1370.0.55.001 - Measures of Australia's Progress: Summary Indicators, 2012  
ARCHIVED ISSUE Released at 11:30 AM (CANBERRA TIME) 09/10/2012   
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9 October 2012
Embargo: 11.30 am (Canberra Time)

Australia makes progress in health, education and work but productivity lags

Australians have a higher income, an increased life expectancy and are better educated compared with a decade ago, but. the number of threatened plants and animals has increased over the last ten years.

The Australian Bureau of Statistics today updated Measures of Australia's Progress (MAP), a collection of key indicators that helps to answer the question 'Is life in Australia getting better?'.

Figures released today show that life expectancy in Australia has increased over the last decade. A girl born in 2010 can expect to reach 84 years of age while a boy can expect to live to 79.5 years. Just over half of all Australians think their health is excellent or very good.

ABS Director of Social and Progress Reporting, Sue Taylor said the latest MAP release also found that education and employment are improving.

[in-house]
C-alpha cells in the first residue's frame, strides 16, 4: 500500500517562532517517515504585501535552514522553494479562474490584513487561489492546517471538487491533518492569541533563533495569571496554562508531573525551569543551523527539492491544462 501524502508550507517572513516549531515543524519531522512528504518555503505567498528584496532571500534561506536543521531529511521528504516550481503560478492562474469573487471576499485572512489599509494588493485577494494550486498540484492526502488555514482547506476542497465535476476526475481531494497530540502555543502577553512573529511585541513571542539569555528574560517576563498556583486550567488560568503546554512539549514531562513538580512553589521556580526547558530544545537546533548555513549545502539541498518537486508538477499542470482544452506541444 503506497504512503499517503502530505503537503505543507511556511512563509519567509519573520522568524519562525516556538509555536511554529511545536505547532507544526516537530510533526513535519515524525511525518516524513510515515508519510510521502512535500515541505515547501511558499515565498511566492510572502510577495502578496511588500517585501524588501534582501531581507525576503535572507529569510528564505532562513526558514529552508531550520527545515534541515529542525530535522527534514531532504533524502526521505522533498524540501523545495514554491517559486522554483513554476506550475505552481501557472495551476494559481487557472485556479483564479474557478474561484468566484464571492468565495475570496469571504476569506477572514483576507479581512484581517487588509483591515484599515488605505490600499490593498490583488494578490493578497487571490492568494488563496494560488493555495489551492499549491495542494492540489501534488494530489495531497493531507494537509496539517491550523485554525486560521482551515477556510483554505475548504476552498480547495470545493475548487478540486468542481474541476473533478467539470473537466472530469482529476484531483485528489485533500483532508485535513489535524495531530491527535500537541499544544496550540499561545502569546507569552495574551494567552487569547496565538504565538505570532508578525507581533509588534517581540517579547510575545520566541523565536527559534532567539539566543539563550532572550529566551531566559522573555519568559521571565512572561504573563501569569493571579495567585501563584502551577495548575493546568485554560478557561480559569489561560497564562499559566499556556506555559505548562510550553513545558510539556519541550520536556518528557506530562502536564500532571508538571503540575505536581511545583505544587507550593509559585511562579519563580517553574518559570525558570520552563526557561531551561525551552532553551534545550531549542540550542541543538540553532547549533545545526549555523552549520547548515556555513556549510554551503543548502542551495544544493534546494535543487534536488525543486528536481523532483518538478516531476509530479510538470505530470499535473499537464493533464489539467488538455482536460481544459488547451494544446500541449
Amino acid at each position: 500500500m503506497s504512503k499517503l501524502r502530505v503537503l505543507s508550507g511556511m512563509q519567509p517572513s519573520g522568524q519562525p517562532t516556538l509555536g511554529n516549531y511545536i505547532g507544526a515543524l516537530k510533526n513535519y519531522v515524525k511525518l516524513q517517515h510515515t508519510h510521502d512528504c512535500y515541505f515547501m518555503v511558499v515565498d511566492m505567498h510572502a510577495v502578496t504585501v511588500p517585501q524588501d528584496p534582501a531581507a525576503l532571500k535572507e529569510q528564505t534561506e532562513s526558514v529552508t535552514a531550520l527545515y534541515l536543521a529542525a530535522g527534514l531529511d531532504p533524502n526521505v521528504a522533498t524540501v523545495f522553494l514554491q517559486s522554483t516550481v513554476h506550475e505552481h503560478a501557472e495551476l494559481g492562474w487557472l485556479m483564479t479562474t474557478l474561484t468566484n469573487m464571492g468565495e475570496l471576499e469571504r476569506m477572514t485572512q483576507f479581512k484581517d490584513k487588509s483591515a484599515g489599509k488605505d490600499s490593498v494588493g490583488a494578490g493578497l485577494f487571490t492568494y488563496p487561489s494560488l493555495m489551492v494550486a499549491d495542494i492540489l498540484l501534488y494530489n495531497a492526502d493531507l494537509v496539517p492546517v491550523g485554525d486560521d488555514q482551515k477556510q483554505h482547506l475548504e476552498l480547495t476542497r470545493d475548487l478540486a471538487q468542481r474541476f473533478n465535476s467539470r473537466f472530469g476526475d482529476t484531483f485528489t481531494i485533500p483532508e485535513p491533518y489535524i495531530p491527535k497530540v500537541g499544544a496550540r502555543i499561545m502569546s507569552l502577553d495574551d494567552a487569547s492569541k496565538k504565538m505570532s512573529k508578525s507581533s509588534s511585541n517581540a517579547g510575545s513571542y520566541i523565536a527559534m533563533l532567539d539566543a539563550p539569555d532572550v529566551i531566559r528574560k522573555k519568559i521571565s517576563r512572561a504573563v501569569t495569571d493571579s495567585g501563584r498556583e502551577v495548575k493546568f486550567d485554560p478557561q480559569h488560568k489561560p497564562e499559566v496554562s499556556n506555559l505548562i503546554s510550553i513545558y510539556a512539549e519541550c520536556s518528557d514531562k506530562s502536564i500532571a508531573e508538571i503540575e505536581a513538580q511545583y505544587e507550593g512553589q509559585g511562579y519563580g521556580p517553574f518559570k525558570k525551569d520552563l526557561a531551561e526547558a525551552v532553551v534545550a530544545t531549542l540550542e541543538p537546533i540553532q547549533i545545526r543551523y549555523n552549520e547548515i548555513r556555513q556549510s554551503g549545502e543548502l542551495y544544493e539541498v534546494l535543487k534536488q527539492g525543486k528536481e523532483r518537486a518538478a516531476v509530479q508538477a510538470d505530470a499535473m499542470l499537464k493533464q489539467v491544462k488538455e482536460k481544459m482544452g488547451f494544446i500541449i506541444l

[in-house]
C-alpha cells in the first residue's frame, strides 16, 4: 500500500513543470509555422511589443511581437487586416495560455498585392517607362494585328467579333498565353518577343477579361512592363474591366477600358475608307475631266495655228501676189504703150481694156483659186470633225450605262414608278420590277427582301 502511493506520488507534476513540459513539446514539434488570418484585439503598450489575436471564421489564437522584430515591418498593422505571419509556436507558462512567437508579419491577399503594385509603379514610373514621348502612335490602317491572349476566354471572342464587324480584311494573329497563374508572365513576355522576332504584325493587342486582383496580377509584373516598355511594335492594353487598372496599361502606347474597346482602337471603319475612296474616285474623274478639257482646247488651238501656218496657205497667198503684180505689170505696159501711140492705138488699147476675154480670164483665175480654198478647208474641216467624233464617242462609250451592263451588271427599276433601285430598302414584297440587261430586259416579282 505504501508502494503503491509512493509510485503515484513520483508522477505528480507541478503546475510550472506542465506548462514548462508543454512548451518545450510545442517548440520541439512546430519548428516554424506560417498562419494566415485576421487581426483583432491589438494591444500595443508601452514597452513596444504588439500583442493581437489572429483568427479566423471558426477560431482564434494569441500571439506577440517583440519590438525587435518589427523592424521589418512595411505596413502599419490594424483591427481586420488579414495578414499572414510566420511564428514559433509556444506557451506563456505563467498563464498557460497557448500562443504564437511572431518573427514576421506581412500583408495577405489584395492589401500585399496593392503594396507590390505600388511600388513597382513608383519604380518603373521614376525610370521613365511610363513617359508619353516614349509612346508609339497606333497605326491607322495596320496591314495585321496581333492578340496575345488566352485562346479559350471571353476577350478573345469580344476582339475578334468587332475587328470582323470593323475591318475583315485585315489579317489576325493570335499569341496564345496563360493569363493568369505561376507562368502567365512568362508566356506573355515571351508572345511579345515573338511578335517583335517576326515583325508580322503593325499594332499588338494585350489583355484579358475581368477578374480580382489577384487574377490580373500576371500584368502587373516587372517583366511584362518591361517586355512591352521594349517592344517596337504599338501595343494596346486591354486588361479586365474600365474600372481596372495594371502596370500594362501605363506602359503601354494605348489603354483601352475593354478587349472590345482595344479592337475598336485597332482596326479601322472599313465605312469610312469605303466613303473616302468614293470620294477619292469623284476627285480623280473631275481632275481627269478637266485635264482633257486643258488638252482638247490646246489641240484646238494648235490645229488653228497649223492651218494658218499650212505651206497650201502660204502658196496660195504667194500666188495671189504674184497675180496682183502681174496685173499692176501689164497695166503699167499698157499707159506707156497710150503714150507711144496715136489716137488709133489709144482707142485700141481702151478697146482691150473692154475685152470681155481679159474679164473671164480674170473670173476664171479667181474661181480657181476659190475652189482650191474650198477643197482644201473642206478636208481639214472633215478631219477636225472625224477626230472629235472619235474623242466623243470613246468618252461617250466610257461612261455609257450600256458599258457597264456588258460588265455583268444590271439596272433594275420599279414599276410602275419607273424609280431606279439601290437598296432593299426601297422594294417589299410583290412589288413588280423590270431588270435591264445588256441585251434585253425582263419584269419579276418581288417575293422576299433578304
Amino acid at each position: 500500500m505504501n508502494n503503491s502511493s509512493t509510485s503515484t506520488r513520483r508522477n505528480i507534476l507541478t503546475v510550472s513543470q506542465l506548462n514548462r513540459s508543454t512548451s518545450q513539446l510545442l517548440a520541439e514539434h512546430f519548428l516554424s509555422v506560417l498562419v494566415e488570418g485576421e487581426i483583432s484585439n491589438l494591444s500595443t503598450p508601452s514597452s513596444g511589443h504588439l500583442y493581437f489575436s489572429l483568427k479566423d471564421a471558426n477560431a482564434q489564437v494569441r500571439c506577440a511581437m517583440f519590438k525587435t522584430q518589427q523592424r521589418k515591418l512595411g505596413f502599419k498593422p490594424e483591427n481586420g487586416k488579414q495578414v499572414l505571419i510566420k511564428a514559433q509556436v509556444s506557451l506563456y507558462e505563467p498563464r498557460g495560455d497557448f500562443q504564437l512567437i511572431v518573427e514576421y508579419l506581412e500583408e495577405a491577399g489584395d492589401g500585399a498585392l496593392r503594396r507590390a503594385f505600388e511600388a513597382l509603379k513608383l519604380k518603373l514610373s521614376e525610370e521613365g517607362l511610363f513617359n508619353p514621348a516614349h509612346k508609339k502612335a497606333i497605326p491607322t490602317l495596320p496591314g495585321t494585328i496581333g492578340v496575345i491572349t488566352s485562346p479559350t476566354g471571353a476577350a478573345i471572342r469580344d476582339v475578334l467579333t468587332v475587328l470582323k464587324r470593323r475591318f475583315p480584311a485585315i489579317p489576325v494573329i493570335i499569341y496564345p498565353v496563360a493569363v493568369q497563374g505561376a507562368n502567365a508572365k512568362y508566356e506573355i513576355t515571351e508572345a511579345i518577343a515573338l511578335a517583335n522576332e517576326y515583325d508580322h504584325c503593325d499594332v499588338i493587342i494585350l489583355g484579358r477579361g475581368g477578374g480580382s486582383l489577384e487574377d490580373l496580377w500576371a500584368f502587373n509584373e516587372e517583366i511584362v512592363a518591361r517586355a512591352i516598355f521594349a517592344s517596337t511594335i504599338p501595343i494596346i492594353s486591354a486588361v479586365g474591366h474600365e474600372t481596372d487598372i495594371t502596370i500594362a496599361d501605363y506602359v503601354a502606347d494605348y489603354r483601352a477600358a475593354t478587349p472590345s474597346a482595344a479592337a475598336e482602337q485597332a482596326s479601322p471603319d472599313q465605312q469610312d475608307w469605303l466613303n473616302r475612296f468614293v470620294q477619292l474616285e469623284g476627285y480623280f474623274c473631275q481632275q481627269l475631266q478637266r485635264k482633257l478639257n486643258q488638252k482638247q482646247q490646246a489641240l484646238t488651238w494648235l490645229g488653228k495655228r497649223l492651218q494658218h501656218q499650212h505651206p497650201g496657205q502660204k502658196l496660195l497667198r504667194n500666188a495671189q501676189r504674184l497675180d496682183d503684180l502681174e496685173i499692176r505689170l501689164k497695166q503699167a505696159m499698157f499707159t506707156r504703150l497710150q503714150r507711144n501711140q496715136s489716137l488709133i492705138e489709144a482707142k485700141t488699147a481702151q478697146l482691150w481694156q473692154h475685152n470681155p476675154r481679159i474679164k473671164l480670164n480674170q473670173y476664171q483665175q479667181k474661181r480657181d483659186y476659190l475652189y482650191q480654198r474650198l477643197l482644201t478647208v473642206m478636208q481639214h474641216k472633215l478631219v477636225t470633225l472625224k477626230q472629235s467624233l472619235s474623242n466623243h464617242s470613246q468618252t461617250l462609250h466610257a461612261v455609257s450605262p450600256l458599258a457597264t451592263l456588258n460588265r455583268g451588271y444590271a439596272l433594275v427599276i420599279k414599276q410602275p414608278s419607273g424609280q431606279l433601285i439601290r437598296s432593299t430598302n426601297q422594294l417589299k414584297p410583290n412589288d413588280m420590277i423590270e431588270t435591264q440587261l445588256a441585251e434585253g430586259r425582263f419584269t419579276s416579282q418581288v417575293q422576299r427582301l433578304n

“In 2011, 64 per cent of 25 to 64 years olds held a vocational or higher education qualification compared to 53 per cent in 2001," Ms Taylor said. “The annual average unemployment rate declined from 6.8 per cent to 5.1 per cent between 2001 and 2011 and the average household weekly income of low and middle income households rose between 2000 and 2010,” she said.

However, it is not all good news; the latest MAP update also shows both productivity and environmental indicators have declined.

“Our most recent productivity cycle showed a negative growth of -0.8 per cent." Ms Taylor said.

“The ABS also found that the number of threatened plants and animals has increased over this time, as did total net greenhouse gas emissions."

“Today’s figures show Australia is doing well in areas of the economy and society, but there are some areas where we’ve regressed." Ms Taylor added.

For more information on these changes over time, and other important areas of life in Australia, please see Measures of Australia’s Progress: Summary Indicators, 2012 and check out our latest podcast at www.abs.gov.au/about/progress.

Media note:
  • When reporting ABS data you must attribute the Australian Bureau of Statistics (or the ABS) as the source.


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